Why Tenure Will Not Protect You

Early career researchers (ECRs), including graduate students, post-docs, and assistant professors, dream of tenure as though it were the end-all, be-all of an academic career. As they toil away in the field, in the lab, or in the classroom, they fantasize about that elusive “a job for life.” They idolize tenured professors and seek to emulate their career choices in the hopes of someday securing that permanent, ongoing position. Just say it out loud. “Tenure!” The word sounds almost angelic, as though the heavens will suddenly open up so that you can use your tenured wings to fly away, leaving behind your old life of precarity, uncertainty, and instability.

Alas, I don’t mean to be the bearer of bad tidings, but you should know that, contrary to popular perceptions, tenure will not protect you. The heavens will not open up. In fact, you probably won’t feel much different the day after receiving tenure as you did the day before, in much the same way that you didn’t feel any different the day after receiving your PhD as you did the day before. Tenure is like a false summit. As you struggle to reach the peak, you realize, on arrival, that the pinnacle is at a much higher elevation than you could see from the bottom.

“Tenure is like a false summit. As you struggle to reach the peak, you realize, on arrival, that the pinnacle is at a much higher elevation than you could see from the bottom.”

Let me tell you why tenure is a false hope. First of all, it does not mean a job for life. This has become all too clear for the masses of tenured professors currently losing their jobs in the wake of the COVID19 pandemic. Whilst it is true that it is easier for universities to shed casual (adjunct) faculty, the truth is that universities would ideally like to retain flexible academic staff and dump tenured academic staff in times like these. When revenues fall, tenured professors become a financial liability, whereas adjunct professors become a financial asset.

Furthermore, the fact that it is more difficult to shed tenured academic staff does not make it impossible. Far from it. Tenure means absolutely nothing in the face of “financial exigency.” Thus, a tenured professor can easily be made redundant if his or her role is made redundant. For example, if you’re a tenured professor of medieval history and your university suddenly decides to no longer offer a degree in medieval history, then your job is as good as gone and you will have no recourse to employment law. Similarly, if your university’s revenue falls below the required cost of maintaining its tenured professoriate, then “financial exigency” can justify the loss of tenured positions. Trade unions are impotent to stem such losses.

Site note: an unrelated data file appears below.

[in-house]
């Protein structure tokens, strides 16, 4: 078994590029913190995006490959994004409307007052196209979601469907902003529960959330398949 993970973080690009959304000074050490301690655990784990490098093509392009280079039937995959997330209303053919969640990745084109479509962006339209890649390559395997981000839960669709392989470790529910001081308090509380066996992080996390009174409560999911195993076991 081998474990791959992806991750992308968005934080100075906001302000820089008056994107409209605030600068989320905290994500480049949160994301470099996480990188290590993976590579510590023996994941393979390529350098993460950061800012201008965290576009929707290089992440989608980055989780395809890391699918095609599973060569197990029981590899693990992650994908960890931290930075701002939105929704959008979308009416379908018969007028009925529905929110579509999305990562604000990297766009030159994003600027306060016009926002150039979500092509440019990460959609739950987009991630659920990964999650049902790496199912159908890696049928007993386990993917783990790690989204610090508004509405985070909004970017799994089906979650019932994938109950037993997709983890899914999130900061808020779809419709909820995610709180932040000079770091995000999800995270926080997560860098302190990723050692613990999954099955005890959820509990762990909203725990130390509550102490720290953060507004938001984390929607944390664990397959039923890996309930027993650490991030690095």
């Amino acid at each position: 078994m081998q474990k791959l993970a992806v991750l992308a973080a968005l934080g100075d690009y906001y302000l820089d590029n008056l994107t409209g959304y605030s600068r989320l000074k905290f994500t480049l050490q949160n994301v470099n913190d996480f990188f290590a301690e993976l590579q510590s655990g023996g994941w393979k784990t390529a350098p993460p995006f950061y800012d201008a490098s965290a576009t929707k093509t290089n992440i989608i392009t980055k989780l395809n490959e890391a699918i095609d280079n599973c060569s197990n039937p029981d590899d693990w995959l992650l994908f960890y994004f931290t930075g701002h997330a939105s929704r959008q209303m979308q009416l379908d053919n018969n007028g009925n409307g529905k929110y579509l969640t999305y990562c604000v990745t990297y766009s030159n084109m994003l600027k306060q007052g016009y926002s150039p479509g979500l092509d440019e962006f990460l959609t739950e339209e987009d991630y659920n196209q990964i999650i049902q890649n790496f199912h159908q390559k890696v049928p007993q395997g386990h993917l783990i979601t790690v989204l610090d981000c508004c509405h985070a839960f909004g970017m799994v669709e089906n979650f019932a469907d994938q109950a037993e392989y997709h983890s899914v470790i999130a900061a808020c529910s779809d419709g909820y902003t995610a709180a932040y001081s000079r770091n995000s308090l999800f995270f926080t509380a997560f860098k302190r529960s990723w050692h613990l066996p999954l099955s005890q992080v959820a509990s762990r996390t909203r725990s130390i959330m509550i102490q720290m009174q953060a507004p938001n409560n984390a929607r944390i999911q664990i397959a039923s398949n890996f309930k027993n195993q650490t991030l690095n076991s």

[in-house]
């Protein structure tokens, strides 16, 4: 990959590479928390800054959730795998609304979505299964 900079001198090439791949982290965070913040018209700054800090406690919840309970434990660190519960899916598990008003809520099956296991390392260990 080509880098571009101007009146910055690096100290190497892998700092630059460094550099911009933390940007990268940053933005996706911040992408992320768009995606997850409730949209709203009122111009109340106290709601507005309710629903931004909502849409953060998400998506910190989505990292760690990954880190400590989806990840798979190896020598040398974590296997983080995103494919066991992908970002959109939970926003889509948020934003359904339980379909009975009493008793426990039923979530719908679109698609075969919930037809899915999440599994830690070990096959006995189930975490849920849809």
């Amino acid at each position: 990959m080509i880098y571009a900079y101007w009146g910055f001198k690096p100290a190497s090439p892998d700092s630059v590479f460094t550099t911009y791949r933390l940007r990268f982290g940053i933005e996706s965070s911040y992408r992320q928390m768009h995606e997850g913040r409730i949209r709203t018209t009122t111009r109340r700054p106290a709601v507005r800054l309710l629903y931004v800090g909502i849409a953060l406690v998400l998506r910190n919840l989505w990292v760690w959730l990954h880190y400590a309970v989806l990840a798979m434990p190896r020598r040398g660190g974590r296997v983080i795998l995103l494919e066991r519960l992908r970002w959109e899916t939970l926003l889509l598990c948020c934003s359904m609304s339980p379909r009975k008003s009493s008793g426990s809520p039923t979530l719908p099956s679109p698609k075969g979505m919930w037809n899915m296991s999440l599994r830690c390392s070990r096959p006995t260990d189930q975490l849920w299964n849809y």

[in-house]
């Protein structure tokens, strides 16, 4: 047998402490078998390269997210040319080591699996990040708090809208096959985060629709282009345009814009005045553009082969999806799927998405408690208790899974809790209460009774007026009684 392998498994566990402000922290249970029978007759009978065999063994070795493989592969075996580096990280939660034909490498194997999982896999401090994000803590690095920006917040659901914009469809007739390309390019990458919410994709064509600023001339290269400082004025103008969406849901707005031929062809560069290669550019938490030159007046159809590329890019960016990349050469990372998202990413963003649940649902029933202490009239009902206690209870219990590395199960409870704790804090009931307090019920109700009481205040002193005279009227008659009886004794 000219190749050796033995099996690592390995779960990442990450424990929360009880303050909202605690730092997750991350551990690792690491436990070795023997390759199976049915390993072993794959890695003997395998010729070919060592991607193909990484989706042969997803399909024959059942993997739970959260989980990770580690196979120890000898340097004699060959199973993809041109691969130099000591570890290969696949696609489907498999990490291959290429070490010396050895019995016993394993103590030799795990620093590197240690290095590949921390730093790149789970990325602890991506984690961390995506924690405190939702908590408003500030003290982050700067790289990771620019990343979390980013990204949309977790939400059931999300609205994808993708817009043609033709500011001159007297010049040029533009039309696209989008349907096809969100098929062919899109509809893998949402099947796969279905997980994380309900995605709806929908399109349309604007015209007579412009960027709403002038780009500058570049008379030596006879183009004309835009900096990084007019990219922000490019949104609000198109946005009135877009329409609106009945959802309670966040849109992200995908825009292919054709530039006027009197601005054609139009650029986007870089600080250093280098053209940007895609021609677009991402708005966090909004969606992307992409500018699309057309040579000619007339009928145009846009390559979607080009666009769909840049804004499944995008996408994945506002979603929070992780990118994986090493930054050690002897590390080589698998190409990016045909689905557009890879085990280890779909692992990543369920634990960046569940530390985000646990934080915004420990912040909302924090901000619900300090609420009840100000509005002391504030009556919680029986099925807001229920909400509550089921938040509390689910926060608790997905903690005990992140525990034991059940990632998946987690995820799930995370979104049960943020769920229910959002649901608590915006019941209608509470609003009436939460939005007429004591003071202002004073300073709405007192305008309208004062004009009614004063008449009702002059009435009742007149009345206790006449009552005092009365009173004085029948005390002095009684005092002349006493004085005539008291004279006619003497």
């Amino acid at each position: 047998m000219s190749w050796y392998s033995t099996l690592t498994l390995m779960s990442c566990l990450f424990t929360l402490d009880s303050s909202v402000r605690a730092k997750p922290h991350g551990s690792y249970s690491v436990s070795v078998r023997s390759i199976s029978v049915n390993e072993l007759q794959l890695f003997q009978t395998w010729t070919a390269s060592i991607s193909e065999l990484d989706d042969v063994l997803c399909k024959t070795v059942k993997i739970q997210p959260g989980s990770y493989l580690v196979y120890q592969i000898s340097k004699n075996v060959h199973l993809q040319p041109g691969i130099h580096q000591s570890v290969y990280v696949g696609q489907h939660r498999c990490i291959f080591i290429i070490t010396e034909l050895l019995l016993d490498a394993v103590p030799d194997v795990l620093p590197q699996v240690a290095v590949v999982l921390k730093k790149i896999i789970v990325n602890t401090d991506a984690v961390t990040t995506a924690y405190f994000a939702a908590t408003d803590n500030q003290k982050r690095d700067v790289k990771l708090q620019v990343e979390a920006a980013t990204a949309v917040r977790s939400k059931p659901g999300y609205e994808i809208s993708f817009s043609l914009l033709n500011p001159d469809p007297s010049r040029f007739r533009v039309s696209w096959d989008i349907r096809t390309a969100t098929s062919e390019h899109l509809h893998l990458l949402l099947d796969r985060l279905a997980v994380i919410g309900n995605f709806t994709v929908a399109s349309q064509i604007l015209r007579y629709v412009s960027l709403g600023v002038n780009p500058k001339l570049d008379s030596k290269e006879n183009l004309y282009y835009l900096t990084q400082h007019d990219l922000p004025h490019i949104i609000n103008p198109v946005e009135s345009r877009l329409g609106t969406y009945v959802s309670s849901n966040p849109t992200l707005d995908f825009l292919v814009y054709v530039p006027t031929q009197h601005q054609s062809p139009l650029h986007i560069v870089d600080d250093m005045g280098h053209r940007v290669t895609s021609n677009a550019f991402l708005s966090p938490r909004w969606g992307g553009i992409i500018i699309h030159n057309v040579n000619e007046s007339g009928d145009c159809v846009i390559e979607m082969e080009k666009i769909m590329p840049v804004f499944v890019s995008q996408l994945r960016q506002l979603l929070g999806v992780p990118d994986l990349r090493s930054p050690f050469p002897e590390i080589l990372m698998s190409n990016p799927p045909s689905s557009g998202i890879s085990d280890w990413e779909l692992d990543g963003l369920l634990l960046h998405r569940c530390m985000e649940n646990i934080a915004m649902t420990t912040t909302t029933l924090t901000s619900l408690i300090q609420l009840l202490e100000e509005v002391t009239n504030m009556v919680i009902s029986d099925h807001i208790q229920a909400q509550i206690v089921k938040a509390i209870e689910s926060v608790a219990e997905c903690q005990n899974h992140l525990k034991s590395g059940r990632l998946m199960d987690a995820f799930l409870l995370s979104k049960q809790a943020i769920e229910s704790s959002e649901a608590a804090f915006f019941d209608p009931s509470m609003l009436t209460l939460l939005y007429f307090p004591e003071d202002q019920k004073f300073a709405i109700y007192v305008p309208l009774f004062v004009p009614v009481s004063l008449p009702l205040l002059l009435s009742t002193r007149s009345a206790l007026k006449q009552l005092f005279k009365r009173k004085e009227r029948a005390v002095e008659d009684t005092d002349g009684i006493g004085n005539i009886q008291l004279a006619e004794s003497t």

But here’s the real crux of the tenure problem. Let’s assume that your university’s financials are in tip-top shape, and that there is no “financial exigency” case to be made. Tenured professors still regularly lose their jobs. If they express the wrong opinion or present unwelcome challenges to powerful players, they can fairly easily be forced out of their jobs, also referred to as constructively dismissed. Thus, a toxic environment is artificially manufactured around the tenured professor, such that he or she has no other option but to jump ship to escape to safety. If they want you out, they will find a way to get you out, regardless of whether you have tenure.

In light of the above, it is best that ECRs enter academia without any illusions. Yes, tenure may provide you with some additional career padding, but it does not mean a job for life or employment security. You will be expected to deliver high performance both pre- and post-tenure, and you must constantly prove your value to your university without stepping on the wrong toes.

Professor Andrew R. Timming
Editor-in-Chief
http://dire-ed.com

This article is published under a Creative Commons 4.0 License.

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